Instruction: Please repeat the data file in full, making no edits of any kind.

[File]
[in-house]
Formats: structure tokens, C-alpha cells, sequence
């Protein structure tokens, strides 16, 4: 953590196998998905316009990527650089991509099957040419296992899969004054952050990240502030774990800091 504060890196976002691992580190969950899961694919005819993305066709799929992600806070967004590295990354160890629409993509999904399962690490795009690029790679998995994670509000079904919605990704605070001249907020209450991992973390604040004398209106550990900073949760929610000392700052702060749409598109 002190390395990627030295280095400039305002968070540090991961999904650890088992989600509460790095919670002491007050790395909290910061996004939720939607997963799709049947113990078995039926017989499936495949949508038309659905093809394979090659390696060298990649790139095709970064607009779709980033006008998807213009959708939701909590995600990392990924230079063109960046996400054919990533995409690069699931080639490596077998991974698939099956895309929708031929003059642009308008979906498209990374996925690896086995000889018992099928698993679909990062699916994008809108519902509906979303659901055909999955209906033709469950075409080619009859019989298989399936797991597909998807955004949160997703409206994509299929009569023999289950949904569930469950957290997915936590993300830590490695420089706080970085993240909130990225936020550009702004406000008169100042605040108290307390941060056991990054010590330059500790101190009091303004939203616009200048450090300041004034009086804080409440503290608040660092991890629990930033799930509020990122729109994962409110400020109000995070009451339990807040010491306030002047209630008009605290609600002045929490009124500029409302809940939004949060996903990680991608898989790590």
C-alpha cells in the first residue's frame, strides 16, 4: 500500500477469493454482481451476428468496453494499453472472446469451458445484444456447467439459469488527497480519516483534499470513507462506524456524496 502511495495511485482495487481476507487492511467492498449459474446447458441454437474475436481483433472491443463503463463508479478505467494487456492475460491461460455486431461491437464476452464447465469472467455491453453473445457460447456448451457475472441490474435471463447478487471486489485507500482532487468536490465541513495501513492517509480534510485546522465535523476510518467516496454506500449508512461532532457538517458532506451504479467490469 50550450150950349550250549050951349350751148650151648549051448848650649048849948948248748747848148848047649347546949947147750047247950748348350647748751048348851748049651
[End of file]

[in-house]
Formats: structure tokens, C-alpha cells, sequence
């Protein structure tokens, strides 16, 4: 953590196998998905316009990527650089991509099957040419296992899969004054952050990240502030774990800091 504060890196976002691992580190969950899961694919005819993305066709799929992600806070967004590295990354160890629409993509999904399962690490795009690029790679998995994670509000079904919605990704605070001249907020209450991992973390604040004398209106550990900073949760929610000392700052702060749409598109 002190390395990627030295280095400039305002968070540090991961999904650890088992989600509460790095919670002491007050790395909290910061996004939720939607997963799709049947113990078995039926017989499936495949949508038309659905093809394979090659390696060298990649790139095709970064607009779709980033006008998807213009959708939701909590995600990392990924230079063109960046996400054919990533995409690069699931080639490596077998991974698939099956895309929708031929003059642009308008979906498209990374996925690896086995000889018992099928698993679909990062699916994008809108519902509906979303659901055909999955209906033709469950075409080619009859019989298989399936797991597909998807955004949160997703409206994509299929009569023999289950949904569930469950957290997915936590993300830590490695420089706080970085993240909130990225936020550009702004406000008169100042605040108290307390941060056991990054010590330059500790101190009091303004939203616009200048450090300041004034009086804080409440503290608040660092991890629990930033799930509020990122729109994962409110400020109000995070009451339990807040010491306030002047209630008009605290609600002045929490009124500029409302809940939004949060996903990680991608898989790590």
C-alpha cells in the first residue's frame, strides 16, 4: 500500500477469493454482481451476428468496453494499453472472446469451458445484444456447467439459469488527497480519516483534499470513507462506524456524496 502511495495511485482495487481476507487492511467492498449459474446447458441454437474475436481483433472491443463503463463508479478505467494487456492475460491461460455486431461491437464476452464447465469472467455491453453473445457460447456448451457475472441490474435471463447478487471486489485507500482532487468536490465541513495501513492517509480534510485546522465535523476510518467516496454506500449508512461532532457538517458532506451504479467490469 50550450150950349550250549050951349350751148650151648549051448848650649048849948948248748747848148848047649347546949947147750047247950748348350647748751048348851748049651